Johnston C (2010) Intergenerational Verbal Conflicts, Plurilingualism and Banlieue Cinema. In: Berger V & Komori M (eds.) Polyglot Cinema: Migration and Transcultural Narration in France, Italy, Portugal and Spain. Münster: Lit-Verlag, pp. 89-98. http://www.lit-verlag.de/isbn/3-643-50226-1
Young Beurs are pulled apart by two opposing forces: family obligations and Maghrebian traditions lie at one pole and at the other are the social institutions of France. These "two spheres of reference are stacked together [...] but do not speak the same language and are often problematic."
A crucial primary site and source of conflict which emerges in banlieue film arises across generations, generally within a family context, either between children and parents, or between children and grandparents. This conflict is often particularly marked verbally, especially in earlier banlieue films, by the use of two languages (typically standard French and Arabic), with the latter sometimes, but not always, subtitled into French. Although the above quote makes explicit reference to the situation faced by younger generation beurs, they are, by no means, alone in their struggle between what Begag and Chaouite have termed 'double identity magnets'. Rather, through close analysis of the use of language in Thomas Gilou's Raï, released in 1995 as part of the first wave of banlieue films, this article will examine whether this notion fully encapsulates the struggle depicted onscreen, and will demonstrate that these 'identity magnets' in fact have a transgenerational impact.
The article will focus, first, on the parallel onscreen use of French and Arabic, particularly between the two male central characters, Nordine and Djamel, and their mother. The second half of the article will then shift its attention to an analysis of what, following Begag and Chaouite, we will term 'verbal spheres of reference' linguistically contained within the French language, but with resonances that span cultures. We will agree, to an extent, with Tarr (2005) that Raï, while bringing to the forefront the specific problems faced by 'second/third generation immigrants' of Maghrebi origin, 'does so in a way which, however unintentionally, plays into racist stereotypes of an alien immigrant culture spawning an irresponsible, violent youth culture.' However, we will also argue that an analysis of the intergenerational verbal conflicts in the film nevertheless maintains an important role to play in an understanding of the complexities of ethnic identities as they are challenged and renegotiated through the medium of banlieue film.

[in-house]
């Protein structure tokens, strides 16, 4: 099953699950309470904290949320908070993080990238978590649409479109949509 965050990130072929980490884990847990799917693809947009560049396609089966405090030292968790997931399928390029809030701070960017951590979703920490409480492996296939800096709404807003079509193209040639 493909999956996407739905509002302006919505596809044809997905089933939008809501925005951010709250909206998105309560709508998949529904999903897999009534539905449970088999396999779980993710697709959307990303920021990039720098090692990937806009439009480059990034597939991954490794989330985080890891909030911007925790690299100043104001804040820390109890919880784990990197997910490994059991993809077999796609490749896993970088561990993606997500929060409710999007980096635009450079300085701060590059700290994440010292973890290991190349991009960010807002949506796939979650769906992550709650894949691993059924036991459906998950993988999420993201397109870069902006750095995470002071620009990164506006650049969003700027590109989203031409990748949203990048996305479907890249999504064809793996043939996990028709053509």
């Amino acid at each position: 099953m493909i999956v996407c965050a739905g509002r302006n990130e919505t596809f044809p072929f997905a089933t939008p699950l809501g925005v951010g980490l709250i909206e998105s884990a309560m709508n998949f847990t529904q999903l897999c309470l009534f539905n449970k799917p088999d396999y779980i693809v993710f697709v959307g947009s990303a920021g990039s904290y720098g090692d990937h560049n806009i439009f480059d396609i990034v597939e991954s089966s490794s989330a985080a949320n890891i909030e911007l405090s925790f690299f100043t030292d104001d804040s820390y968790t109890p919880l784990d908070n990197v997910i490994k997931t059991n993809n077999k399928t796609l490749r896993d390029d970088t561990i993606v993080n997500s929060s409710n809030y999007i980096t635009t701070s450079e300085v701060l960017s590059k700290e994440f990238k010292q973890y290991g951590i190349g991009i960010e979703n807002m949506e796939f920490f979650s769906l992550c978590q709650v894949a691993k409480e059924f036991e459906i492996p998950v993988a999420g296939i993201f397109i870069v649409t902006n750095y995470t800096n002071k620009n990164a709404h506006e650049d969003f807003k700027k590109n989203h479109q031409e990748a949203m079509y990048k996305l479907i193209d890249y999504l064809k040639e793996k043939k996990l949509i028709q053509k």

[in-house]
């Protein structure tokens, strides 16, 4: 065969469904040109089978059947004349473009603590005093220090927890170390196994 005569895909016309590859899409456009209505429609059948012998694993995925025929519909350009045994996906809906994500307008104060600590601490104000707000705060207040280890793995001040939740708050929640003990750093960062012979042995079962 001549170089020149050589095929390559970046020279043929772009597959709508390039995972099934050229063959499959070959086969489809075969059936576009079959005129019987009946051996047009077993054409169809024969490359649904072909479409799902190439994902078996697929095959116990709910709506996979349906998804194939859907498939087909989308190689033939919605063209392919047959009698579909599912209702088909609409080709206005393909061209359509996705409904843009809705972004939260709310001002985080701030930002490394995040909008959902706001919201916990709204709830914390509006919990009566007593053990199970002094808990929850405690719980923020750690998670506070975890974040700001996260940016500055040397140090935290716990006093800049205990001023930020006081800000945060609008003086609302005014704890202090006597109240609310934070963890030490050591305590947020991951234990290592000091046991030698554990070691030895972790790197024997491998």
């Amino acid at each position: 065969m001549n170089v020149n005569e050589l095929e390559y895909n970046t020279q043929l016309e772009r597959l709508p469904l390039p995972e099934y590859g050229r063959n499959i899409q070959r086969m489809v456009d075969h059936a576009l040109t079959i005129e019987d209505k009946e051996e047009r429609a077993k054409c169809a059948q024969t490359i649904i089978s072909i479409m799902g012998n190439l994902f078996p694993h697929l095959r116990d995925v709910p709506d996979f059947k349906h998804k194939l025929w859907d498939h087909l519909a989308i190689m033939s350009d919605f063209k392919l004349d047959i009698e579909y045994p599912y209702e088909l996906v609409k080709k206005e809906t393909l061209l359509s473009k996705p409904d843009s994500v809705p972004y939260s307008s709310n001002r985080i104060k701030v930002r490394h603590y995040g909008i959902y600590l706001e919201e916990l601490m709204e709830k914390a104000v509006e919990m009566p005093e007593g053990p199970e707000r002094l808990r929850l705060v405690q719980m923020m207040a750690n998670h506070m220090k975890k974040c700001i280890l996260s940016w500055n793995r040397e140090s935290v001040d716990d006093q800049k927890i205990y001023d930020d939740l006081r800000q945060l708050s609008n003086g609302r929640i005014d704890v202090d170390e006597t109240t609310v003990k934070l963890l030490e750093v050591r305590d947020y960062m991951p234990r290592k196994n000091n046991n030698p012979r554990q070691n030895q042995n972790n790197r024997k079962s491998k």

Ultimately, it will be argued that, while the notion of 'double identity magnets' does serve to encapsulate the dilemma of a search for self within a broader framework of conflicting and opposing identities, the limitations of the implicit binary (double identity magnet) fail to do justice to the complexities of the identities under construction. Rather, as we see here in Raï, and can see examples of in other banlieue films, Begag and Chaouite's 'spheres of reference' encompass at once a 'homeland' (mythical or mythologized), a somewhat rigid contemporary French metropolitan republican framework, and the specificities of individual subjectivities emerging against an intrinsically multiethnic backdrop, schematically divided between 'traditional' home and 'modern' public space, but in fact demonstrating a far more pluralist reality than the republican model is yet ready to admit.
French cinema; Banlieue cinema; Conflict; Swearing; Social integration in motion pictures; Assimilation (Sociology) in motion pictures; on picture theaters France Paris Suburban Area